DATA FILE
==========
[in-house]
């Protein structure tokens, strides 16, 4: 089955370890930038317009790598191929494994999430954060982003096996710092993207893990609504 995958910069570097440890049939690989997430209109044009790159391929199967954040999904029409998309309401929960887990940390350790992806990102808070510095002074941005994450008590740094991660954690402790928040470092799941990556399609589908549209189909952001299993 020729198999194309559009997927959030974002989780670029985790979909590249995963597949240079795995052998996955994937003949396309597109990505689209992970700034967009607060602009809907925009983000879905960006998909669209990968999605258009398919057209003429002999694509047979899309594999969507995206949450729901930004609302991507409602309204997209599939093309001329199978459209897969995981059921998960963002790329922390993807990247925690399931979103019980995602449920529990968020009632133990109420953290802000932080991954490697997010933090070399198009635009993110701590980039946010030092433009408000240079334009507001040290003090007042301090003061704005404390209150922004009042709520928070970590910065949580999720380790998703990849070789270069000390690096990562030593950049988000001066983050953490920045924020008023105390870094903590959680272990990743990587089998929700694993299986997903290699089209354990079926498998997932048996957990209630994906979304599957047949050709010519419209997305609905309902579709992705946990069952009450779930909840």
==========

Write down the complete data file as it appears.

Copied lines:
[in-house]
């Protein structure tokens, strides 16, 4: 089955370890930038317009790598191929494994999430954060982003096996710092993207893990609504 995958910069570097440890049939690989997430209109044009790159391929199967954040999904029409998309309401929960887990940390350790992806990102808070510095002074941005994450008590740094991660954690402790928040470092799941990556399609589908549209189909952001299993 020729198999194309559009997927959030974002989780670029985790979909590249995963597949240079795995052998996955994937003949396309597109990505689209992970700034967009607060602009809907925009983000879905960006998909669209990968999605258009398919057209003429002999694509047979899309594999969507995206949450729901930004609302991507409602309204997209599939093309001329199978459209897969995981059921998960963002790329922390993807990247925690399931979103019980995602449920529990968020009632133990109420953290802000932080991954490697997010933090070399198009635009993110701590980039946010030092433009408000240079334009507001040290003090007042301090003061704005404390209150922004009042709520928070970590910065949580999720380790998703990849070789270069000390690096990562030593950049988000001066983050953490920045924020008023105390870094903590959680272990990743990587089998929700694993299986997903290699089209354990079926498998997932048996957990209630994906979304599957047949050709010519419209997305609905309902579709992705946990069952009450779930909840």